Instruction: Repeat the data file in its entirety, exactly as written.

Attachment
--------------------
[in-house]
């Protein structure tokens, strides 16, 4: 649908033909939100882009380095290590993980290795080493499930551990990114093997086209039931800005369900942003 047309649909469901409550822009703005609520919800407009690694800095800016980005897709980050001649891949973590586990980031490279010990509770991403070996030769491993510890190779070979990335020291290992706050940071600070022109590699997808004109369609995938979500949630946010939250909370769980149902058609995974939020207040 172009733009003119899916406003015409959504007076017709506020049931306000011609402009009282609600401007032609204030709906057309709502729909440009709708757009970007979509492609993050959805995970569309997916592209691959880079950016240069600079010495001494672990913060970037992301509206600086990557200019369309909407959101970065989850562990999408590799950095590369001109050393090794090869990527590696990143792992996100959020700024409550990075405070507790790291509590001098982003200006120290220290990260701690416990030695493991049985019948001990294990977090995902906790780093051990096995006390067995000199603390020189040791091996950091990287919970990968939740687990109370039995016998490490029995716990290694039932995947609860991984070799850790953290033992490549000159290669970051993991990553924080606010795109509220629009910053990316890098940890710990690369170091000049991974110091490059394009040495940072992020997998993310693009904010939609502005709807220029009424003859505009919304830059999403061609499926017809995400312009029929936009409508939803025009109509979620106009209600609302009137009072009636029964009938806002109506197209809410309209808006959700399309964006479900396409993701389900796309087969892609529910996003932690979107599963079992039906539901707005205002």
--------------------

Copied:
[in-house]
């Protein structure tokens, strides 16, 4: 649908033909939100882009380095290590993980290795080493499930551990990114093997086209039931800005369900942003 047309649909469901409550822009703005609520919800407009690694800095800016980005897709980050001649891949973590586990980031490279010990509770991403070996030769491993510890190779070979990335020291290992706050940071600070022109590699997808004109369609995938979500949630946010939250909370769980149902058609995974939020207040 172009733009003119899916406003015409959504007076017709506020049931306000011609402009009282609600401007032609204030709906057309709502729909440009709708757009970007979509492609993050959805995970569309997916592209691959880079950016240069600079010495001494672990913060970037992301509206600086990557200019369309909407959101970065989850562990999408590799950095590369001109050393090794090869990527590696990143792992996100959020700024409550990075405070507790790291509590001098982003200006120290220290990260701690416990030695493991049985019948001990294990977090995902906790780093051990096995006390067995000199603390020189040791091996950091990287919970990968939740687990109370039995016998490490029995716990290694039932995947609860991984070799850790953290033992490549000159290669970051993991990553924080606010795109509220629009910053990316890098940890710990690369170091000049991974110091490059394009040495940072992020997998993310693009904010939609502005709807220029009424003859505009919304830059999403061609499926017809995400312009029929936009409508939803025009109509979620106009209600609302009137009072009636029964009938806002109506197209809410309209808006959700399309964006479900396409993701389900796309087969892609529910996003932690979107599963079992039906539901707005205002």